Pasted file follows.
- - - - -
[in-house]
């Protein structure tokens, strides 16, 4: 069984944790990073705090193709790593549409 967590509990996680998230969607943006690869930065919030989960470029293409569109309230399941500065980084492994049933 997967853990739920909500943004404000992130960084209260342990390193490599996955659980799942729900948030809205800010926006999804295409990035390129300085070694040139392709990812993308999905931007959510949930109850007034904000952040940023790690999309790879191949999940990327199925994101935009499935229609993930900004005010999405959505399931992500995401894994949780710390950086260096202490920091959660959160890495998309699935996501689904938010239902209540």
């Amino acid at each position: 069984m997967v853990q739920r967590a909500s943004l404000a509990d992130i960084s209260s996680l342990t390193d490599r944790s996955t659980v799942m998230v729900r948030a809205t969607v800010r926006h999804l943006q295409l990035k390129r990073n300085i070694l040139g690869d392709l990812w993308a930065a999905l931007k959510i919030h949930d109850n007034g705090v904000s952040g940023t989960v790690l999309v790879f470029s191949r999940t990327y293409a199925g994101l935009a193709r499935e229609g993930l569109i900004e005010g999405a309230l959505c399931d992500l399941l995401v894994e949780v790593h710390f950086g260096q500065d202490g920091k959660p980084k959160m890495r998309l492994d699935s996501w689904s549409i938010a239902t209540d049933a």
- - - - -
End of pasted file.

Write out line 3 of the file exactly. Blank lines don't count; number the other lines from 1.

């Amino acid at each position: 069984m997967v853990q739920r967590a909500s943004l404000a509990d992130i960084s209260s996680l342990t390193d490599r944790s996955t659980v799942m998230v729900r948030a809205t969607v800010r926006h999804l943006q295409l990035k390129r990073n300085i070694l040139g690869d392709l990812w993308a930065a999905l931007k959510i919030h949930d109850n007034g705090v904000s952040g940023t989960v790690l999309v790879f470029s191949r999940t990327y293409a199925g994101l935009a193709r499935e229609g993930l569109i900004e005010g999405a309230l959505c399931d992500l399941l995401v894994e949780v790593h710390f950086g260096q500065d202490g920091k959660p980084k959160m890495r998309l492994d699935s996501w689904s549409i938010a239902t209540d049933a």